Continuing the fun at the Family Travel for Real Life (#FT4RL) conference, and continuing the live blogging! I hope that you will follow along with me as we learn about family travel, and how those of us with families can take part in it with their families. See below for the lineup of speakers and follow us throughout the day with hashtag #FT4RL on Twitter, Instagram or Pinterest.
Haley is another speaker that I had not yet met in person, though we had “talked” via Twitter, and she did once comment on my blog that if she was “sitting next to [me] during an evacuation and you go for your bag under your seat I will smack you upside the head. Hard.” (and she was correct to say so – I have rethought my airplane emergency stance). Leslie from Trips with Tykes gave a good presentation on Disney last time, and I’m definitely taking notes as our family (hopefully!) has a Disney trip in our future within the next year or two.
I am not a Disney expert by any means, so please forgive any transcription errors as I try to take notes here 🙂
Going to Disney
Before the presentation started, Dia and Haley spoke a little to the Disney naysayers – just commenting that if you’re not a Disney fan, to at least keep an open mind
Going to Disney is not unlike other vacations – you have to plan your transportation, lodging and other things – the only real difference is that you do need to be a bit more organized in planning your activities
Walt Disney World is big (about the size of Paris or Washington) and a trip to Disney requires a good plan and deserves a full week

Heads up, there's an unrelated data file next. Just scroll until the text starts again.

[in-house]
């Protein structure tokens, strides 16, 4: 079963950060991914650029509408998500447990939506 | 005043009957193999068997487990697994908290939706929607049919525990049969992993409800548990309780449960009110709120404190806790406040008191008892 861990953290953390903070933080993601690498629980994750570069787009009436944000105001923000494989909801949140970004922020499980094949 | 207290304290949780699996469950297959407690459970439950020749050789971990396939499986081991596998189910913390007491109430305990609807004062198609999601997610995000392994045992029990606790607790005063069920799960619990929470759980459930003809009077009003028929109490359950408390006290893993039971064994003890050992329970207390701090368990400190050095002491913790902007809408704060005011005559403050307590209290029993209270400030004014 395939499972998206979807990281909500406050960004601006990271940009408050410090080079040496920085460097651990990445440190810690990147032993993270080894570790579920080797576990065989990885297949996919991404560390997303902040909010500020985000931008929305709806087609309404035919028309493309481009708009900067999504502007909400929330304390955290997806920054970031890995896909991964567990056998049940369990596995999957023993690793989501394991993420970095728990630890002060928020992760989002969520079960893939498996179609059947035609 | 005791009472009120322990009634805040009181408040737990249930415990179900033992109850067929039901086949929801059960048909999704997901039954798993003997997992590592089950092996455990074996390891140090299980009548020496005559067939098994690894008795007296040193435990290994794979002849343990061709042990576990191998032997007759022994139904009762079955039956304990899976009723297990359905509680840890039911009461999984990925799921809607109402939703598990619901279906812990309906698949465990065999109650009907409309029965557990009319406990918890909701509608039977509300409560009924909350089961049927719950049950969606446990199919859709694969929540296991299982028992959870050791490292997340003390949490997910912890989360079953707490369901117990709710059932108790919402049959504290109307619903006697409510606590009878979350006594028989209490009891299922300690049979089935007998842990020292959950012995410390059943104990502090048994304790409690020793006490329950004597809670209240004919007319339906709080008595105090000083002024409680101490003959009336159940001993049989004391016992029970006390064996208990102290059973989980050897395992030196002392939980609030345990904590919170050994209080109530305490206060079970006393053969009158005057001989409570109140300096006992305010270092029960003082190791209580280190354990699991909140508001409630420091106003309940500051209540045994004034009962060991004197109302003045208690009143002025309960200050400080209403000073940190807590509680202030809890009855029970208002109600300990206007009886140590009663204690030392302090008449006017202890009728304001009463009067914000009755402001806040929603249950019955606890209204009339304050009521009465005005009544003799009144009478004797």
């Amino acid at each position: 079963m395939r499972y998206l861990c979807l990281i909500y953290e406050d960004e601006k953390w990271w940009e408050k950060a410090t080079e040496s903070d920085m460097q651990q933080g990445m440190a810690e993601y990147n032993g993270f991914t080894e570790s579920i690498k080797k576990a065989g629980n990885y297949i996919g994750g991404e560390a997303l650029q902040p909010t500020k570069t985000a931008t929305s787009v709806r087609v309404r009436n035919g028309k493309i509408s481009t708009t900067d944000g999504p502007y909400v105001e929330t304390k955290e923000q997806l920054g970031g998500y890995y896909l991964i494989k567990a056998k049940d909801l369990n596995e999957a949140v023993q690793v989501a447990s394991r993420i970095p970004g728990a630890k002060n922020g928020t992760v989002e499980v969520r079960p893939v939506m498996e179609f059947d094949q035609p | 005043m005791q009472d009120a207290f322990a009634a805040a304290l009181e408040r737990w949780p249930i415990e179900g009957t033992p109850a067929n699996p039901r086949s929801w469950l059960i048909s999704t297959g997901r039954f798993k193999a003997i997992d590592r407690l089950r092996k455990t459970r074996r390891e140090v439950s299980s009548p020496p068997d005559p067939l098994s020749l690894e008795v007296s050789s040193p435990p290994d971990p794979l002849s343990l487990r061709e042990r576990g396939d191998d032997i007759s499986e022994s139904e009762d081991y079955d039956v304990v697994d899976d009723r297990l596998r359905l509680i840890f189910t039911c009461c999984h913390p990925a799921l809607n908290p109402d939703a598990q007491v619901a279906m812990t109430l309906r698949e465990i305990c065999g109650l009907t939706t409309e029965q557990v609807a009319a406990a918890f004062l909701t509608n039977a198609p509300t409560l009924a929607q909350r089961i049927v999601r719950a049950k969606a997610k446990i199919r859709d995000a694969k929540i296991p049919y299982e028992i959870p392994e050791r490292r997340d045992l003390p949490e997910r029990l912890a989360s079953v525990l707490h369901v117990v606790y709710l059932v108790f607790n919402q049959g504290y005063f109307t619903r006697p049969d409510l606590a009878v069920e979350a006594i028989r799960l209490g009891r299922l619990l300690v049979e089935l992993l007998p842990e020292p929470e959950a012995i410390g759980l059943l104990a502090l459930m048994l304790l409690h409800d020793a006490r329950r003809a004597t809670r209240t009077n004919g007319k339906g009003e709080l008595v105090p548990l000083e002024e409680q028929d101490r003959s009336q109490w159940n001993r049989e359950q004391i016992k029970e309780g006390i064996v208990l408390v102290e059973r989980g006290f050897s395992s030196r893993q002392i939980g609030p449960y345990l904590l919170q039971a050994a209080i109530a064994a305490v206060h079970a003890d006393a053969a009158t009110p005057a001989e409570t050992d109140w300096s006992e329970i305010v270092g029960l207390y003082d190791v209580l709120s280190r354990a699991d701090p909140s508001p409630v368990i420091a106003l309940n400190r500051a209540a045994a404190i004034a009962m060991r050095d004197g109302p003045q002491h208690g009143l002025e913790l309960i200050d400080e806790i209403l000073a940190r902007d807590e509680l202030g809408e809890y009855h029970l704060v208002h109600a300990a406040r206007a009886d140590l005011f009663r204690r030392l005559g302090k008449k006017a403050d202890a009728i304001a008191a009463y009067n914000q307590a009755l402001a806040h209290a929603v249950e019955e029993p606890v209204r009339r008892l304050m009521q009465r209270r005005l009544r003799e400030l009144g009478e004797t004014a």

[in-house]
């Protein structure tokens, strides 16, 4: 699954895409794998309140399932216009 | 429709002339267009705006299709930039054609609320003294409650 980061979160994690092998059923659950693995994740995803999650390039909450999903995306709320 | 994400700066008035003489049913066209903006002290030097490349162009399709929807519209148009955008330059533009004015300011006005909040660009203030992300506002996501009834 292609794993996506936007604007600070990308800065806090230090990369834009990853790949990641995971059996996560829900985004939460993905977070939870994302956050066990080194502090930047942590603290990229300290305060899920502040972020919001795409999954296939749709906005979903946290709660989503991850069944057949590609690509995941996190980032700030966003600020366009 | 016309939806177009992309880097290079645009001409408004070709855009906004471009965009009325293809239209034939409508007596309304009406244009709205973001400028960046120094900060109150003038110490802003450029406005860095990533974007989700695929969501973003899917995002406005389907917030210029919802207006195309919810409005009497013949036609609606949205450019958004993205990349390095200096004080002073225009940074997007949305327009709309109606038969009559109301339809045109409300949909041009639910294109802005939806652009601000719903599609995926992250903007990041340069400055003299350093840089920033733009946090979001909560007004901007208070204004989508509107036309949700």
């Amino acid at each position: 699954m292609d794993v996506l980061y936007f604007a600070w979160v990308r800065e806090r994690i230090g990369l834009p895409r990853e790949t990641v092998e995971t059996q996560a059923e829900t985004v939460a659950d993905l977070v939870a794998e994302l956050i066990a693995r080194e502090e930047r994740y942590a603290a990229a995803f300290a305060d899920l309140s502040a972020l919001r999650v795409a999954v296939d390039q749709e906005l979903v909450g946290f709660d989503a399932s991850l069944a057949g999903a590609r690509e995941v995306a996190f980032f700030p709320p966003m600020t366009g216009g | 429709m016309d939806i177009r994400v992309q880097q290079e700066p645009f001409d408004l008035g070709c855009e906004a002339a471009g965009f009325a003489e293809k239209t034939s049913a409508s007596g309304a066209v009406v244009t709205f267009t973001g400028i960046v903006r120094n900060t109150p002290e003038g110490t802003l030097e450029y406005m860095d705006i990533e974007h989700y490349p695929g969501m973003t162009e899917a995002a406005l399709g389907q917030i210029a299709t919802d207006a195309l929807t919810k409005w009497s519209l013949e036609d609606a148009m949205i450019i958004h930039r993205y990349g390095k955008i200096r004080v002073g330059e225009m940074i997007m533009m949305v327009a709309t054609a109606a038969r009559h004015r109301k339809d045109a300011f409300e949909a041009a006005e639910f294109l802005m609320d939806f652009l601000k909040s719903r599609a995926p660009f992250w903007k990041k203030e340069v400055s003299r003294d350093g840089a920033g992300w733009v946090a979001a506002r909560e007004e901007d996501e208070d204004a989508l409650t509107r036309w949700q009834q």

Disney Planning 101 (travel hacker style)
- Create 2 MyDisneyExperience accounts – the goal with this is to get 2 sets of Disney Bands – in order to get a full set of Magic Bands
- Under Account A book 65 days out
- Under account B book the real dates, hopefully over 181 days out
- Once your Magic Bands arrive for Reservation A, then you can cancel the reservation
Planning when to go and where to stay
Haley was a proponent of taking your kids out to go to Disney (I know some others disagree, though I agree with her). She suggests the April-May timeframe.
There is also a big running debate of whether to stay onsite or stay offsite, but is swinging back to staying onsite because of the benefits that Disney offers when you stay onsite (like being able to book your FastPasses 60 days in advance instead of 30 days. If you want to see Elsa or Anna, or ride the Mine Train, you pretty much have to stay onsite, because those FastPasses will be gone at the 30 day mark.
Off-property – some options are:
- Swan / Dolphin bookable with SPG points
- Good Neighbor hotels
- Every big hotel chain
- Many non-chain hotels
- Rental homes
- Timeshare units.
- etc. etc.
Using Manufactured Spend on Disney Gift Cards
One strategy is to use manufactured spending on Disney gift cards. Recently there was an Amex Sync offer for $30 off a $150 purchase and Lowe’s sells Disney gift cards. Even if you get Disney STORE gift cards, the Disney store sells Disney park tickets. Haley also shared a way to do a Disney gift card “merry go round” which would let you purchase Disney gift cards with a HUGE discount.
But then you’ll end up with a lot of small Disney gift cards – the easiest way to consolidate all these gift cards is to open a My Disney Savings Account and load the cards into the account
At 181 days out, you can make your dining options
60-30 days out, you can book your Fast Passes
Then plan out your touring plans. Depending on how meticulous you want to be, there are a few sites out there that can help with creating a touring plan
Ride priority should be 100% about how fast the line builds. Rides or attractions that take longer to get people onto have the longest lines. Then, the next are rides that are popular and have a fixed number of riders per hour. Last (shortest line) are the less popular rides or attractions with huge capacity.
There is really SO much information about Disney out there!
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